Borderline Personality Disorder (BPD) is a diagnosis that has many different meanings depending on the tradition or discipline from which it is viewed. In this sense, the disorder is somewhat like the elephant in the parable of the blind man and the elephant. Psychoanalytically oriented practitioners focus on its intrapsychic structures and defense mechanisms such as "splitting," while interpersonally oriented clinicians understand the borderline in terms of disturbances in their interpersonal relatedness. Psychopharmacologists tend to understand borderline patients in terms of atypical affective disorders, or impulse related disorders and treat according to these target symptom areas.
The two hallmark psychobiologic vulnerabilities or temperamental predispositions are affective instability and impulse aggression. The individual with BPD is exquisitely affectively sensitive to environmental shifts, particularly in their interpersonal sphere, so that they react with feelings of, for example, rage and despair and separation, humiliation and fury at a setback at work, etc. It is likely that this highly sensitive affective thermostat is present from a very early age and may apparently have genetic as well as early environmental antecedents. This affective sensitivity during the course of early development may prove a challenge to the successful mastery of the developmental tasks of childhood and adolescence. For example, an infant who is very sensitive to separation or bodily pain may cry more frequently and be more difficult to soothe when mother or other caretaker leaves, the baby may cry loudly and persistently. For a depressed or affectively sensitive parent, such a child can present a particularly formidable challenge. As the child grows older, these crying spells may turn into temper tantrums. For even the most empathic parent, there may be a temptation to respond to these tantrums with either excessive indulgence or at other times inattention of neglect. For the child, these inconsistent responses may constitute a sort of "intermittent reinforcement" making their temper tantrums more likely. The temper tantrums may be the antecedents to affective storms that we may see in the borderline patient during adulthood when threatened with a potential loss of a relationship or feelings of abandonment.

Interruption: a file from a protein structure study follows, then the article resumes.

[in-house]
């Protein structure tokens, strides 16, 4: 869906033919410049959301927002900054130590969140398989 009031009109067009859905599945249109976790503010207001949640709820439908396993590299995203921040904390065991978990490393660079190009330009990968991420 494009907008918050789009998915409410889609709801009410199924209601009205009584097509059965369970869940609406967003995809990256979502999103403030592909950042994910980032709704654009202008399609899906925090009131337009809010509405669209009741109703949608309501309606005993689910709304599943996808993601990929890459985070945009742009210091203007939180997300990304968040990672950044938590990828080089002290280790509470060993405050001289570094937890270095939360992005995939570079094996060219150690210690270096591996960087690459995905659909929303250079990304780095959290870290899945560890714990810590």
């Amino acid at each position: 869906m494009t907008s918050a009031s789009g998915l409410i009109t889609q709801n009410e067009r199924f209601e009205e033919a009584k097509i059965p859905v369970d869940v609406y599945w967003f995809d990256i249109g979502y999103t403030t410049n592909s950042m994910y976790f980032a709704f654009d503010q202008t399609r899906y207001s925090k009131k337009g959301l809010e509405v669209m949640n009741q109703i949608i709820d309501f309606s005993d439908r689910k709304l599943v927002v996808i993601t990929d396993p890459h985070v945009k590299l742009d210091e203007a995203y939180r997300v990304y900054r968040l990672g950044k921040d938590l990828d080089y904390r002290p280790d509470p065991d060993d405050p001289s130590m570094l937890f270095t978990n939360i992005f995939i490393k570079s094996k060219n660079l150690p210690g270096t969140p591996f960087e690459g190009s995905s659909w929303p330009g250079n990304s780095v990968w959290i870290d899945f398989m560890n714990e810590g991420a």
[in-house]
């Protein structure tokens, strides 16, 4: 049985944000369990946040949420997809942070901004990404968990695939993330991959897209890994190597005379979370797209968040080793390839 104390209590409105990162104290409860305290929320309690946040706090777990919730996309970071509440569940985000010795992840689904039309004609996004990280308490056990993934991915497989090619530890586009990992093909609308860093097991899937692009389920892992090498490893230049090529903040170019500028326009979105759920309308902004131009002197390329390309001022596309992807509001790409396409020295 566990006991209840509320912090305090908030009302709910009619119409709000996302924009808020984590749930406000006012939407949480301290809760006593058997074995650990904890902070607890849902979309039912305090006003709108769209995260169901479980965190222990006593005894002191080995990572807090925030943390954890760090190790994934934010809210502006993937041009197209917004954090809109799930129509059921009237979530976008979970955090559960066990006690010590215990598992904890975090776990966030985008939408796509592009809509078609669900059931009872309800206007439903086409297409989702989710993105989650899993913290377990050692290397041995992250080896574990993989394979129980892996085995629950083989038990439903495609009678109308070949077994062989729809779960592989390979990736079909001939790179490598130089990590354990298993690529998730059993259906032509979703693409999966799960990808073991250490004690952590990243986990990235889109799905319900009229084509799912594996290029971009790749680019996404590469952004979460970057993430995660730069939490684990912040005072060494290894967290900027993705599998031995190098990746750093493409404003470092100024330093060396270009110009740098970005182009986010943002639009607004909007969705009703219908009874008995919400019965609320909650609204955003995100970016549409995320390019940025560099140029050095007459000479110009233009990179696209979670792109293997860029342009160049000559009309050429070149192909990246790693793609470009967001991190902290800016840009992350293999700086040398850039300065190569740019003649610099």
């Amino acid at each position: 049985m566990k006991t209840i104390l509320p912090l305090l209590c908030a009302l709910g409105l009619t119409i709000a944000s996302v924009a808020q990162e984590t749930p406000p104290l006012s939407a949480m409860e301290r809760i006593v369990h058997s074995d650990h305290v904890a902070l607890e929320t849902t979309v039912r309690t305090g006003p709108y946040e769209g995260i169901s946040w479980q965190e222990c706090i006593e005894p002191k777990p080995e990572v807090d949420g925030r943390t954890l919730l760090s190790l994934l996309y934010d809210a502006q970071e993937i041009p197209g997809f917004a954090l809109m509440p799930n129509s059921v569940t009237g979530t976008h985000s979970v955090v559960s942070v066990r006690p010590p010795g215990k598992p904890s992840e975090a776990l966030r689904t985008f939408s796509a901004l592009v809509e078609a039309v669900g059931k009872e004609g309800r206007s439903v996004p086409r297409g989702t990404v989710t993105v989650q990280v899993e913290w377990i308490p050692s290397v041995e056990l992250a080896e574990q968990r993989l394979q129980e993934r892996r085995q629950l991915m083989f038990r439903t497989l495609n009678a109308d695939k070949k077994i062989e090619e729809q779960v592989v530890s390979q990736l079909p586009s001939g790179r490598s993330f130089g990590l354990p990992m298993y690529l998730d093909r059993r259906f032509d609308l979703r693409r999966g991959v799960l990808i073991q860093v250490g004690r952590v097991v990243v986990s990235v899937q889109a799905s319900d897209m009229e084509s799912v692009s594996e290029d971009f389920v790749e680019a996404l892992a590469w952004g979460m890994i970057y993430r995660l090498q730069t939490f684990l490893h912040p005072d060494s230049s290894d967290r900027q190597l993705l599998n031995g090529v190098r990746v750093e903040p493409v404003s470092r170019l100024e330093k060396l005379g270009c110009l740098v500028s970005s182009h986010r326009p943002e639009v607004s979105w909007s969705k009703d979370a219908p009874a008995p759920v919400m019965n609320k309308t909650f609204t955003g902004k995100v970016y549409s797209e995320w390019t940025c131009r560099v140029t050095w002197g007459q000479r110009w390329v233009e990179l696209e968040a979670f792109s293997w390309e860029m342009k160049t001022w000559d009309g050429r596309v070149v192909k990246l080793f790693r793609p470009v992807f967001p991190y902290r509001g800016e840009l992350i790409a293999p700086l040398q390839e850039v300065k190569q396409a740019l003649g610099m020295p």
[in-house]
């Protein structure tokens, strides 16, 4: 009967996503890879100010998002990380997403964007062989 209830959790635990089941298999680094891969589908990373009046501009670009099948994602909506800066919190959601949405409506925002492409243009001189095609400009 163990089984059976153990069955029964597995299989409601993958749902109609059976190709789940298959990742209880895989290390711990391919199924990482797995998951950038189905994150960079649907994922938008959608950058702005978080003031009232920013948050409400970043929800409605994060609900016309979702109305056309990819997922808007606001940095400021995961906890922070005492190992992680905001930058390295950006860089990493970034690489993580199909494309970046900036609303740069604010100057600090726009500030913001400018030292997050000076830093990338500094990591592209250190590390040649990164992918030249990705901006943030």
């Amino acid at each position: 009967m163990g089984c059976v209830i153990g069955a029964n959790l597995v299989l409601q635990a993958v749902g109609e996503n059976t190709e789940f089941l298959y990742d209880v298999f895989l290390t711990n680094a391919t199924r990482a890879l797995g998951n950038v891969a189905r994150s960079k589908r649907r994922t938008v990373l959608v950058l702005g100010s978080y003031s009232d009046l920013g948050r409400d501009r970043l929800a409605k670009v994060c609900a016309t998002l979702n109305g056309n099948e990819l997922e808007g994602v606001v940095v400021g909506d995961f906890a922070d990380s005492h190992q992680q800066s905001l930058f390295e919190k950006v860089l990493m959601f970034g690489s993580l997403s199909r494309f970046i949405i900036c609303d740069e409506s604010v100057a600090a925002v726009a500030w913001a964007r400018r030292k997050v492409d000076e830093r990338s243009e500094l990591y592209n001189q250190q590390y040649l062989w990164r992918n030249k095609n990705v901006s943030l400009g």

There are some suggestions that there may be biologic underpinnings to this affective sensitivity or instability. Patients with BPD tend to show greater responses to pharmacologic agents that may induce affective changes. For example, work in our laboratory has suggested that borderline patients with affective instability respond to administration of physostigmine, a cholinesterase inhibitor that prevents the breakdown of acetylcholine, with marked feelings of negative mood or dysphoria. This response was not observed in patients with other personality disorders or a normal volunteer comparison group. This dysphoric response parallels that seen in depressed patients, both when acutely ill or intermittent, suggesting that the cholinergic system may play a role in mediating the dysphoric affects of borderline personality disorder patients. Interestingly, the degree of dysphoric responses are correlated with affective instability and related traits at baseline, but not with other criteria for borderline personality disorders that reflect impulsivity and aggression.
Impulsive aggression is also a core feature of BPD. The borderline patients engage in self damaging acts, including self mutilating behavior and suicide attempts, particularly when frustrated or disappointed. These may be considered as instances of self directed aggression. They also are prone to angry outbursts that interfere with the stability of their relationships. They are impulsive, reflected in behavior such as binge eating, gambling, substance abuse, promiscuity, or reckless driving.
The borderline personality disordered individual appears to have a lower threshold to environmental stimuli, particularly frustrating stimuli, resulting in disinhibited impulsive aggressive behaviors. In addition, their propensity towards self directed aggression is also greater. Their personality may in part be organized around these aggressive outbursts or traits and intimacy becomes difficult because of their chronic irritability and anger. Their motor disinhibition is associated with a difficulty in mastering aggression and effectively separating or individuating from others they depend on during the course of their development.